Carbon release in wake of Fort McMurray wildfire spikes greenhouse gasses

Carbon release in wake of Fort McMurray wildfire spikes greenhouse gasses

11 May 2016

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Canada —  In the fight against climate change, forests play a critical role — drawing more greenhouse gases out the atmosphere than they emit.

But when they burn, much of those stored gases are released back into the atmosphere.

So far, the fires in Fort McMurray have released the equivalent of roughly five per cent of Canada’s annual greenhouse gas emissions from all other sectors, said Werner Kurz, a senior research scientist with the Canadian Forest Service in charge of Canada’s National Forest Carbon Accounting System.

The average emissions from forest fires in the boreal plains, where the northern Alberta fires are occurring, are about 170 tonnes of carbon dioxide equivalents per hectare, Kurz said.

Multiply that by 239,390 hectares, the size of the Fort McMurray fire May 11, and the fire has already released about 41 megatonnes of CO2 equivalents in the form of carbon dioxide, methane, and nitrous oxide.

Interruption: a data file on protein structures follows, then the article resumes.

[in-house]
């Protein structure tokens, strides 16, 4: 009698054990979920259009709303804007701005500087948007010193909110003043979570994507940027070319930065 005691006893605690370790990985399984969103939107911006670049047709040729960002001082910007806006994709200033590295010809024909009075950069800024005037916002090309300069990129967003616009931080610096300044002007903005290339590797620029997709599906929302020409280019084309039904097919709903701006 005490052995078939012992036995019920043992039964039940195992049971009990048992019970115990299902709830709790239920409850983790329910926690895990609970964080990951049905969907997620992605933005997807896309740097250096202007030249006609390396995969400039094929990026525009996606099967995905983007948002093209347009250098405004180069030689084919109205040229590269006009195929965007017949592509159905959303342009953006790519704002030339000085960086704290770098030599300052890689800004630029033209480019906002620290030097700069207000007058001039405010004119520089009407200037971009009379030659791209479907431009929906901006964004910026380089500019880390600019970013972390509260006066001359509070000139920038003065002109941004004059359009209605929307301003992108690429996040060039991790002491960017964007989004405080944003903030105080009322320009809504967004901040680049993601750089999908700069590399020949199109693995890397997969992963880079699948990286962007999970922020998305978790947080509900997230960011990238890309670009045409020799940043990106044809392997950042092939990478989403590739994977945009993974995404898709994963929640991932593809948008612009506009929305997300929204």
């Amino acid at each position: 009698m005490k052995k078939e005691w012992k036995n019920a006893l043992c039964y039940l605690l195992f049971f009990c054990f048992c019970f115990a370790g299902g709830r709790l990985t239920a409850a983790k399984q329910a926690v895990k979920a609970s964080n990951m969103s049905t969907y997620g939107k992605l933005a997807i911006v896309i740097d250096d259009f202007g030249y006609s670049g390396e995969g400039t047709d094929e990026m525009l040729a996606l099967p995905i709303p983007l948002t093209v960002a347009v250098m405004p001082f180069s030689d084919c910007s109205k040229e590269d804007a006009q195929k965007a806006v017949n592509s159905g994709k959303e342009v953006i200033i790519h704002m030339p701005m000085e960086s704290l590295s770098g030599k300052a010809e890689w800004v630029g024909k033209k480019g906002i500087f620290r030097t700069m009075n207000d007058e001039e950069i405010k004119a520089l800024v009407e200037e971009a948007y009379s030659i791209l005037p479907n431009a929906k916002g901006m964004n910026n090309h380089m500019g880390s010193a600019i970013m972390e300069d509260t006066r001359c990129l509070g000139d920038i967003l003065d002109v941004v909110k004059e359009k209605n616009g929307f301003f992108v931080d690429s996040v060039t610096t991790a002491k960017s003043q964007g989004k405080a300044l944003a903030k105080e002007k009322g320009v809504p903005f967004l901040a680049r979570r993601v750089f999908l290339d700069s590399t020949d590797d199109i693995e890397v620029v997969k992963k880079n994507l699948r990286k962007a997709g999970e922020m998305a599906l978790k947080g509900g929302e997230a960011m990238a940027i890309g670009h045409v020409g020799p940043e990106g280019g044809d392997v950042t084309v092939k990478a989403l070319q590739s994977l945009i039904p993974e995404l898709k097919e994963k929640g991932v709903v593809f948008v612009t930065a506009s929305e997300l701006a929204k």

In 2014 Canada’s total greenhouse gas emissions were 732 megatonnes, excluding emissions from wildfires and other land use, land-use changes, and forestry activities.

The fires in Fort McMurray have already covered about 10 per cent of the average territory burned by wildfires every year in Canada — a significant feat for one fire so early in the season, said Bill de Groot, a research scientist at the Canadian Forest Service’s Great Lakes Forestry Centre.

On average wildfires, burn two million to 2.5 million hectares a year in Canada, he said.

“So it’s a really large amount for the very start of the fire season and there’s still a full fire season ahead of us, so it could potentially be a bad year if we don’t get some rain,” de Groot said.

But to really understand the climate impact of the fires you have to take a longer-term view de Groot said.

For 6,000 years boreal forests have operated on a cycle of growth, fire, and re-growth, said Merritt Turetsky, an ecosystem ecologist at the University of Guelph and a Canada Research Chair.

“Basically, what we know is that black spruce proliferated into the boreal forests around that time and fire came with it,” she said.

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